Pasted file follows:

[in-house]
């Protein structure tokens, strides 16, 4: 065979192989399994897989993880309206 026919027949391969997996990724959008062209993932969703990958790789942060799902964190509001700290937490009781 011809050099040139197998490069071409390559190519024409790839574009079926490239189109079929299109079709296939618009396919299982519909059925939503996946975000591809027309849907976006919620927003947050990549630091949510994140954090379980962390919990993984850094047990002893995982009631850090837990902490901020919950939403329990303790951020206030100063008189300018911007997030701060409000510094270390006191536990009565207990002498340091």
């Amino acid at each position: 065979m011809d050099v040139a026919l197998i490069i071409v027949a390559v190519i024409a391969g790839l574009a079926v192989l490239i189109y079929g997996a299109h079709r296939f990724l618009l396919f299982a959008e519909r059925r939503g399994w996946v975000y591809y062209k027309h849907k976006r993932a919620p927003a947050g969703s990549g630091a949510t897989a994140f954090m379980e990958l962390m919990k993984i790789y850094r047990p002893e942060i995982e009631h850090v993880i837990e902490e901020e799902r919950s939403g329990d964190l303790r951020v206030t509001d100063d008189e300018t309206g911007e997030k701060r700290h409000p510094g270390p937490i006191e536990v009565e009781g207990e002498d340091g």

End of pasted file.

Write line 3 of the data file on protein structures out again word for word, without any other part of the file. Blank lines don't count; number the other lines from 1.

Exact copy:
């Amino acid at each position: 065979m011809d050099v040139a026919l197998i490069i071409v027949a390559v190519i024409a391969g790839l574009a079926v192989l490239i189109y079929g997996a299109h079709r296939f990724l618009l396919f299982a959008e519909r059925r939503g399994w996946v975000y591809y062209k027309h849907k976006r993932a919620p927003a947050g969703s990549g630091a949510t897989a994140f954090m379980e990958l962390m919990k993984i790789y850094r047990p002893e942060i995982e009631h850090v993880i837990e902490e901020e799902r919950s939403g329990d964190l303790r951020v206030t509001d100063d008189e300018t309206g911007e997030k701060r700290h409000p510094g270390p937490i006191e536990v009565e009781g207990e002498d340091g």